The difficulty in distributing aid to the Haitians quickly underscores the magnitude of the catastrophe of the earthquake near the Haitian capital of Port-au-Prince and the logistical challenges it poses, especially given the weakness of the Haitian government even before much of it was destroyed by the quake. The damage to Port-au-Prince’s airport, the destruction of the city’s port and the blocking of the roads leading into it, as in Louisiana after the catastrophic Hurricane Katrina, will slow the distribution of aid.
The difference between a disaster and a catastrophe is that the former is manageable and the latter not. Put another way, if it is manageable, it is not a catastrophe. Indeed, it is incomprehensible how the critics of the Bush Administration’s response Hurricane Katrina fail to grasp the destructive energy of a hurricane as strong as Katrina, especially considering that many of them claim to be environmentalists who, therefore, ought to understand power of nature.
The biased political critics who maintain that the Bush Administration’s response was “slow” and “ineffective,” do not appreciate that the federal response was nonetheless the largest and fastest in American history, even though the U.S. is not obligated to do anything for individual states in the Union, which must request federal help. In other words, President George W. Bush did not do a bad job in response to Hurricane Katrina, because it was not his job or any responsibility of the federal government whatsoever to respond to natural disasters in the first place.
Nevertheless, because of federal meteorological monitoring, the Bush Administration declared a state of emergency before the storm – an unprecedented step. It urged the states in the path of the storm to order mandatory evacuations, which Louisiana was reluctant to do. Thankfully, some people did obey the order. Even the U.S. Navy had had to evacuate its ships from the area, which meant that they could not be available immediately to participate in the federal relief effort that the Bush Administration’s critics insist should have been managed neatly like a typical disaster.
It is worth noting that Mississippi and Alabama were hit harder by Hurricane Katrina and the storm surge it produced than Louisiana, which was apparent until the waters rose to the catastrophic flood stage. The difference, however, in those states’ responses to what was a major disaster, was also evident. Louisiana had not prepared as properly as they had done and had relatively ineffective leaders. As a result, it was overwhelmed by the catastrophe and had to depend upon federal assistance. A general difference in public attitudes about dependency on government was also in contrast between Louisianans and the citizens of other states, who did not sit and wait for federal help and then complain about the delay in receiving it once it did arrive, but worked to help themselves. The leaders and citizens of the other states expressed their gratitude for the Bush Administration’s help.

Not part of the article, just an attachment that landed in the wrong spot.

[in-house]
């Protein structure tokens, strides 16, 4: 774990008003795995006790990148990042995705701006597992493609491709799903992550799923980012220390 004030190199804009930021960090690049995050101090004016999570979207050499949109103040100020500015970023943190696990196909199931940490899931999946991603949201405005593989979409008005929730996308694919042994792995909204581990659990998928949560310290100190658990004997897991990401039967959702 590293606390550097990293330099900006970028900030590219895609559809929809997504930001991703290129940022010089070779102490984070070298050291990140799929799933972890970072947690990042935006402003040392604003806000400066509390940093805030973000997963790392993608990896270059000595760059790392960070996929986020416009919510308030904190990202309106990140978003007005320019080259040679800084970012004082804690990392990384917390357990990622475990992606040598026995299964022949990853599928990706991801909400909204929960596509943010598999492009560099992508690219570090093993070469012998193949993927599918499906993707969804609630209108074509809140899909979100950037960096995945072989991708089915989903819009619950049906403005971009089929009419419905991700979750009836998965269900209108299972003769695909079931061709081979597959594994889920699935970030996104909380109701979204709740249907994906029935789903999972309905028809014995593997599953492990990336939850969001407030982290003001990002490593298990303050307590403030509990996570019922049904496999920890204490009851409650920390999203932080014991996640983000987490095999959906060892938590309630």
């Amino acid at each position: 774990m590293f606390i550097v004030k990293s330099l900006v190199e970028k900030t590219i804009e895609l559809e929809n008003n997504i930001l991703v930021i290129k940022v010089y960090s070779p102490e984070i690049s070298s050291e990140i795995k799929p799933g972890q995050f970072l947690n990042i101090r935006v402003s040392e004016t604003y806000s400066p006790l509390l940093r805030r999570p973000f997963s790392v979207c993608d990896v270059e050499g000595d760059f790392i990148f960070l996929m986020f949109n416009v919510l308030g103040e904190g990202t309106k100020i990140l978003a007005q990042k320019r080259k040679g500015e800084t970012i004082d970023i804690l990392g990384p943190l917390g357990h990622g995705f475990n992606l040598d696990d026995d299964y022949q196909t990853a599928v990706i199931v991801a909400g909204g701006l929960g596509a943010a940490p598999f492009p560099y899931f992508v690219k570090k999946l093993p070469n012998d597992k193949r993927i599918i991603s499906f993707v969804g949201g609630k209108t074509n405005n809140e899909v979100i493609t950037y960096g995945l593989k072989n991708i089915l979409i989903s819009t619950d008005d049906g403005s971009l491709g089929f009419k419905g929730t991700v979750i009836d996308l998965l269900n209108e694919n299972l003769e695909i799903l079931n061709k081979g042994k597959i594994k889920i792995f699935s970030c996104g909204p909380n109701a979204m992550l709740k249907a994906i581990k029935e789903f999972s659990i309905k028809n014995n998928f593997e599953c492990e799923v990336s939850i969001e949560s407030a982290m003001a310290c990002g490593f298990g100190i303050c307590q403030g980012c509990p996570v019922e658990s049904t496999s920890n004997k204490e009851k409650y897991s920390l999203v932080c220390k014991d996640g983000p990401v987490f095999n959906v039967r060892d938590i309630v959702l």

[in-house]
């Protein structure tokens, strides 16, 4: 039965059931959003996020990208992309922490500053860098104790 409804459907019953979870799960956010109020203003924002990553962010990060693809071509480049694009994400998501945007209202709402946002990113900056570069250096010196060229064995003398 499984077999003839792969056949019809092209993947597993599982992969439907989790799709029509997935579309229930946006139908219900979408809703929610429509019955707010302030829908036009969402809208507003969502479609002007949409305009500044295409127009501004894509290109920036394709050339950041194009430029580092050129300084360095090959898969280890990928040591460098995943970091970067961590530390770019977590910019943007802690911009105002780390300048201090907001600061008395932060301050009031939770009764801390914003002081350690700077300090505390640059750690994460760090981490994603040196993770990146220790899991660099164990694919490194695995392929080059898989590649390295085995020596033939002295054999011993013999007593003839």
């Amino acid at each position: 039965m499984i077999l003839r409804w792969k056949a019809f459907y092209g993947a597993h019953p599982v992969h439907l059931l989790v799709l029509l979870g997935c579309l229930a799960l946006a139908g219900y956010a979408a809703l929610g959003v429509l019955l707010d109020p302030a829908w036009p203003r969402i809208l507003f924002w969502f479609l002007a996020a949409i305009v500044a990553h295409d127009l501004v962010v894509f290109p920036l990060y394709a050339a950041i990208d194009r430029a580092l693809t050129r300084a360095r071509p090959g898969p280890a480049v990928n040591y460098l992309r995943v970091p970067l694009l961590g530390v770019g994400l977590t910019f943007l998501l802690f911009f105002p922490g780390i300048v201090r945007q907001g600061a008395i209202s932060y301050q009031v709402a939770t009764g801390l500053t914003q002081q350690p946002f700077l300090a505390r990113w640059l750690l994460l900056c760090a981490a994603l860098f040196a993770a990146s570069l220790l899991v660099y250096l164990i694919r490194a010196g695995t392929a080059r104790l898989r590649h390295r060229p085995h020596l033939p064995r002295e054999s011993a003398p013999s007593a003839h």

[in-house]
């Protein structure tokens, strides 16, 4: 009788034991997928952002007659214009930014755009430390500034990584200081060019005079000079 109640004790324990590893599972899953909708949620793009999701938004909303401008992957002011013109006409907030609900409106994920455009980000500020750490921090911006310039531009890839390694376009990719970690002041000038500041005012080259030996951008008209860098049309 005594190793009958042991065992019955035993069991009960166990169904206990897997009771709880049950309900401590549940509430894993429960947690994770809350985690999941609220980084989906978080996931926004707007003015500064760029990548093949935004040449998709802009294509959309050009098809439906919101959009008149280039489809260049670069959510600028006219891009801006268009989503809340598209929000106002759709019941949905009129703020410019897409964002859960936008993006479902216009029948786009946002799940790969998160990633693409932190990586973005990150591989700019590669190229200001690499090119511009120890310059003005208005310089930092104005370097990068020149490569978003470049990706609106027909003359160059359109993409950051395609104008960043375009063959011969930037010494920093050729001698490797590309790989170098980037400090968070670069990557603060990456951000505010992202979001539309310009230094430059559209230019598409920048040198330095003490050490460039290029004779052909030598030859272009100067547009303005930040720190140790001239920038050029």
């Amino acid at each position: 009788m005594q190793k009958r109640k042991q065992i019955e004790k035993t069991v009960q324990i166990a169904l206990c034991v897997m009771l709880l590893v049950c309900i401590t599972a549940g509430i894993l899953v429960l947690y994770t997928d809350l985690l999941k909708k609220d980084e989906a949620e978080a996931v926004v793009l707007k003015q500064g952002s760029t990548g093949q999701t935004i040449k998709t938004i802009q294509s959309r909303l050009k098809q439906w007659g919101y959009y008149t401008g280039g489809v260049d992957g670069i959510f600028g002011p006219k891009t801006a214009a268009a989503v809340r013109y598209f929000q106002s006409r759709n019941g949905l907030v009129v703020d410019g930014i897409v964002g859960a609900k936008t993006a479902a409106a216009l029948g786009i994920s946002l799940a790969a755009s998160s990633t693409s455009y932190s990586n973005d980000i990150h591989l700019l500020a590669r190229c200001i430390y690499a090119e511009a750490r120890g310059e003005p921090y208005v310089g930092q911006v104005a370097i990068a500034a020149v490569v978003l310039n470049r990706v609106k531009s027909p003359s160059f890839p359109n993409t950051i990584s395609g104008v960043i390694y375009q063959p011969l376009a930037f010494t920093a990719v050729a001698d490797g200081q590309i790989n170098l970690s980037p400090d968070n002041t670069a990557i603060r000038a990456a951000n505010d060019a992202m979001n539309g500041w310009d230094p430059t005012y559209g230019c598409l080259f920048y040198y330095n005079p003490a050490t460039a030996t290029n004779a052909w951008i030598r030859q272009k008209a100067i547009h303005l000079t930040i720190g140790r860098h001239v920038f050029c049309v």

The U.S. responded rapidly in Louisiana once that state belatedly requested federal aid. For example, the Coast Guard rescued a record number of people, all of whom had failed to obey the evacuation order. Blocked roads and destroyed bridges made the logistics of providing relief to the U.S. Gulf Coast a significant challenge, but the flood exacerbated the problem. The critical port of New Orleans was rendered unusual because of the damage from the hurricane, which was one of the few legitimate areas of federal responsibility. Assistant U.S. Maritime Administrator Kevin Krick, my good friend from the Reading, Pennsylvania area, invoked a federal contingency plan that had never before been implemented to federalize private shipping in order to reopen the port quickly -- a move, which was successful, and for which Krick was awarded a medal. The Bush Administration also freed up oil from the Strategic Petroleum reserve because of some of the interruption of supply because of damages to the oil industry rigs and facilities in the path of the hurricane. In short, the Bush Administration went above and beyond its call of duty in successfully responding to the largest catastrophe in American history. Instead of criticizing the Bush Administration’s response to the catastrophic hurricane, these critics ought to have expressed gratitude for what it did accomplish.
As in response to Hurricane Katrina, the American military is quickly responding to Haiti’s desperate time of need, which occurred without warning. It has assumed control of the Port-au-Prince airport, but, as was the case in Louisiana, the logistical difficulties caused by the earthquake damage and the lack of adequate support from the local sovereign government will limit what it can do in such a short time, as is the case in any catastrophe.
Political critics have been praising the Obama Administration’s vigorous response to the earthquake in Haiti by contrasting it to the Bush Administration’s response to Hurricane Katrina, which they condemn. The facts already had disproved their criticism of the Bush Administration’s record on the hurricane, which was far batter than they maintain. Now, however, the earthquake in Haiti is beginning to prove just how unfair and biased the criticism directed against the Bush Administration was.